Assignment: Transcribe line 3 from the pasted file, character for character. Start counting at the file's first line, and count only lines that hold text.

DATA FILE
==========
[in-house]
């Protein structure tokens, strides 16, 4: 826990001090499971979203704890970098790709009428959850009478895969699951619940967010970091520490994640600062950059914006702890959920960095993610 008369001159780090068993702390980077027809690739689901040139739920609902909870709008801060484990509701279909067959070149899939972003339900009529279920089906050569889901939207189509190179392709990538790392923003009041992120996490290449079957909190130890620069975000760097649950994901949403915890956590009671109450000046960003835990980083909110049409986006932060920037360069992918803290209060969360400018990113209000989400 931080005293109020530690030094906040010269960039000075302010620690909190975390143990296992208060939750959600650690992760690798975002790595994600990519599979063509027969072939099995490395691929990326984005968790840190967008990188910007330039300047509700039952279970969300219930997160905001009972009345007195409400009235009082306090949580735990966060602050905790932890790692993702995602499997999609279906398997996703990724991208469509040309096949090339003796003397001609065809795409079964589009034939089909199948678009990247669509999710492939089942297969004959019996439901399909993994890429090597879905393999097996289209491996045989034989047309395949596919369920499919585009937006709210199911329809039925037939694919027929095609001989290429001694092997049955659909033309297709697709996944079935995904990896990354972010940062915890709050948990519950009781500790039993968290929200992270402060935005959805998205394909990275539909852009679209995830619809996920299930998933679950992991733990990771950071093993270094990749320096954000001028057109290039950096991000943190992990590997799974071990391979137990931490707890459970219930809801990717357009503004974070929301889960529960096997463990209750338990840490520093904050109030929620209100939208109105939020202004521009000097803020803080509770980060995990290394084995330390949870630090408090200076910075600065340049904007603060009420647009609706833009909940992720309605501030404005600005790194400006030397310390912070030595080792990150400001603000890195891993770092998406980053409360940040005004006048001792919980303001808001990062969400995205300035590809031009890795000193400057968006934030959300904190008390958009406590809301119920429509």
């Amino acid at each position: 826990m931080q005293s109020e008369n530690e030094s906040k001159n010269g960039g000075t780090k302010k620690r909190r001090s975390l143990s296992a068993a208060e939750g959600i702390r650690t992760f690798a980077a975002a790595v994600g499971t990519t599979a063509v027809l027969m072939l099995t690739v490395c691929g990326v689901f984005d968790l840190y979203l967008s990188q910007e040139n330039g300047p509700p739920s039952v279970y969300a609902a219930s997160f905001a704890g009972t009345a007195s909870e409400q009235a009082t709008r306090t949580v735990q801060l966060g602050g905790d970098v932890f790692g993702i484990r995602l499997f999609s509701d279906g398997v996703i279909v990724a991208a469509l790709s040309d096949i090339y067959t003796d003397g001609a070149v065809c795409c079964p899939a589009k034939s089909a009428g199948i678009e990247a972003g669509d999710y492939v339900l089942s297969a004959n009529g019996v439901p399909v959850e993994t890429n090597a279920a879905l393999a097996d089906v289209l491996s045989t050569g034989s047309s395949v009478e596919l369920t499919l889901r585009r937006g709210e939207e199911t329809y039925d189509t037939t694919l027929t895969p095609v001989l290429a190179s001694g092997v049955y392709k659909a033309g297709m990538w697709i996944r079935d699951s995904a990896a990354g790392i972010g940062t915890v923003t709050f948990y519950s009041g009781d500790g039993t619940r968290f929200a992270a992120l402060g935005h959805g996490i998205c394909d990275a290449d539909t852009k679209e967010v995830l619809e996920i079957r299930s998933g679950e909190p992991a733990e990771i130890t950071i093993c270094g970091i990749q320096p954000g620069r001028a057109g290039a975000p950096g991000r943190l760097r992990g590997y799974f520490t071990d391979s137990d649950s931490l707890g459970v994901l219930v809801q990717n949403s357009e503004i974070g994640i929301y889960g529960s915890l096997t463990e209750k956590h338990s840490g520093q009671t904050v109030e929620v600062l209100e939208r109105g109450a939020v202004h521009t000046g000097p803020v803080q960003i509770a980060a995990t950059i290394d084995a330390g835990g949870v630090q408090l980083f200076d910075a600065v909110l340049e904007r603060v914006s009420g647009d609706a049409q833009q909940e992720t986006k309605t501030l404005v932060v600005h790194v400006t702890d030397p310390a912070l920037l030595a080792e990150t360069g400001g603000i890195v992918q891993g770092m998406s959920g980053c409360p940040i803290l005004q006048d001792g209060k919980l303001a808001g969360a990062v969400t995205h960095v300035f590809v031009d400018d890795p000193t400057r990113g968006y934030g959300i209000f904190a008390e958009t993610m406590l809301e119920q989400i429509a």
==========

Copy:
């Amino acid at each position: 826990m931080q005293s109020e008369n530690e030094s906040k001159n010269g960039g000075t780090k302010k620690r909190r001090s975390l143990s296992a068993a208060e939750g959600i702390r650690t992760f690798a980077a975002a790595v994600g499971t990519t599979a063509v027809l027969m072939l099995t690739v490395c691929g990326v689901f984005d968790l840190y979203l967008s990188q910007e040139n330039g300047p509700p739920s039952v279970y969300a609902a219930s997160f905001a704890g009972t009345a007195s909870e409400q009235a009082t709008r306090t949580v735990q801060l966060g602050g905790d970098v932890f790692g993702i484990r995602l499997f999609s509701d279906g398997v996703i279909v990724a991208a469509l790709s040309d096949i090339y067959t003796d003397g001609a070149v065809c795409c079964p899939a589009k034939s089909a009428g199948i678009e990247a972003g669509d999710y492939v339900l089942s297969a004959n009529g019996v439901p399909v959850e993994t890429n090597a279920a879905l393999a097996d089906v289209l491996s045989t050569g034989s047309s395949v009478e596919l369920t499919l889901r585009r937006g709210e939207e199911t329809y039925d189509t037939t694919l027929t895969p095609v001989l290429a190179s001694g092997v049955y392709k659909a033309g297709m990538w697709i996944r079935d699951s995904a990896a990354g790392i972010g940062t915890v923003t709050f948990y519950s009041g009781d500790g039993t619940r968290f929200a992270a992120l402060g935005h959805g996490i998205c394909d990275a290449d539909t852009k679209e967010v995830l619809e996920i079957r299930s998933g679950e909190p992991a733990e990771i130890t950071i093993c270094g970091i990749q320096p954000g620069r001028a057109g290039a975000p950096g991000r943190l760097r992990g590997y799974f520490t071990d391979s137990d649950s931490l707890g459970v994901l219930v809801q990717n949403s357009e503004i974070g994640i929301y889960g529960s915890l096997t463990e209750k956590h338990s840490g520093q009671t904050v109030e929620v600062l209100e939208r109105g109450a939020v202004h521009t000046g000097p803020v803080q960003i509770a980060a995990t950059i290394d084995a330390g835990g949870v630090q408090l980083f200076d910075a600065v909110l340049e904007r603060v914006s009420g647009d609706a049409q833009q909940e992720t986006k309605t501030l404005v932060v600005h790194v400006t702890d030397p310390a912070l920037l030595a080792e990150t360069g400001g603000i890195v992918q891993g770092m998406s959920g980053c409360p940040i803290l005004q006048d001792g209060k919980l303001a808001g969360a990062v969400t995205h960095v300035f590809v031009d400018d890795p000193t400057r990113g968006y934030g959300i209000f904190a008390e958009t993610m406590l809301e119920q989400i429509a």